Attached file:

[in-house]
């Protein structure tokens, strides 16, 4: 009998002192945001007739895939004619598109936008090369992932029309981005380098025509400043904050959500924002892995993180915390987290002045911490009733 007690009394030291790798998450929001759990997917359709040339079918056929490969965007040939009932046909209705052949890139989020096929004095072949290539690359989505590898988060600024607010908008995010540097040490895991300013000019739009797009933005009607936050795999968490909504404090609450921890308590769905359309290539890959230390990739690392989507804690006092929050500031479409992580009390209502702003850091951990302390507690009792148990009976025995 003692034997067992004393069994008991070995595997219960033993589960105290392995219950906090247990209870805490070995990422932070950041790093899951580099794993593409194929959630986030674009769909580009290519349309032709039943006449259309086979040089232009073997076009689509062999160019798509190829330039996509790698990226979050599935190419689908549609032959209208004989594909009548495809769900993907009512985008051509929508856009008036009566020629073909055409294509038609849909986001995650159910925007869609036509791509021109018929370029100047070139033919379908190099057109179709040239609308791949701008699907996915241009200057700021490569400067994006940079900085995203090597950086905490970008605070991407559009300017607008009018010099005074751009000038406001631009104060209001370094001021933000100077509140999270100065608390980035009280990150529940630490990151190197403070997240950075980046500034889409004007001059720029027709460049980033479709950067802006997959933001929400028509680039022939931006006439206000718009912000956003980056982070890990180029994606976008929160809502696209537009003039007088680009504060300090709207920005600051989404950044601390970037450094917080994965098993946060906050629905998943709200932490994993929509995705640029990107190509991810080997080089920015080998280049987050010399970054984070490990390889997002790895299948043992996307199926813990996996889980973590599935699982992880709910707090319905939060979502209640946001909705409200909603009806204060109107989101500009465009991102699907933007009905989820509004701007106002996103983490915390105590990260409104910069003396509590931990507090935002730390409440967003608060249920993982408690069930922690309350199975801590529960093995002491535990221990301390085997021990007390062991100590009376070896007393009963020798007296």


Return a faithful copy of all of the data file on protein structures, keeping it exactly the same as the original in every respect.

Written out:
[in-house]
């Protein structure tokens, strides 16, 4: 009998002192945001007739895939004619598109936008090369992932029309981005380098025509400043904050959500924002892995993180915390987290002045911490009733 007690009394030291790798998450929001759990997917359709040339079918056929490969965007040939009932046909209705052949890139989020096929004095072949290539690359989505590898988060600024607010908008995010540097040490895991300013000019739009797009933005009607936050795999968490909504404090609450921890308590769905359309290539890959230390990739690392989507804690006092929050500031479409992580009390209502702003850091951990302390507690009792148990009976025995 003692034997067992004393069994008991070995595997219960033993589960105290392995219950906090247990209870805490070995990422932070950041790093899951580099794993593409194929959630986030674009769909580009290519349309032709039943006449259309086979040089232009073997076009689509062999160019798509190829330039996509790698990226979050599935190419689908549609032959209208004989594909009548495809769900993907009512985008051509929508856009008036009566020629073909055409294509038609849909986001995650159910925007869609036509791509021109018929370029100047070139033919379908190099057109179709040239609308791949701008699907996915241009200057700021490569400067994006940079900085995203090597950086905490970008605070991407559009300017607008009018010099005074751009000038406001631009104060209001370094001021933000100077509140999270100065608390980035009280990150529940630490990151190197403070997240950075980046500034889409004007001059720029027709460049980033479709950067802006997959933001929400028509680039022939931006006439206000718009912000956003980056982070890990180029994606976008929160809502696209537009003039007088680009504060300090709207920005600051989404950044601390970037450094917080994965098993946060906050629905998943709200932490994993929509995705640029990107190509991810080997080089920015080998280049987050010399970054984070490990390889997002790895299948043992996307199926813990996996889980973590599935699982992880709910707090319905939060979502209640946001909705409200909603009806204060109107989101500009465009991102699907933007009905989820509004701007106002996103983490915390105590990260409104910069003396509590931990507090935002730390409440967003608060249920993982408690069930922690309350199975801590529960093995002491535990221990301390085997021990007390062991100590009376070896007393009963020798007296």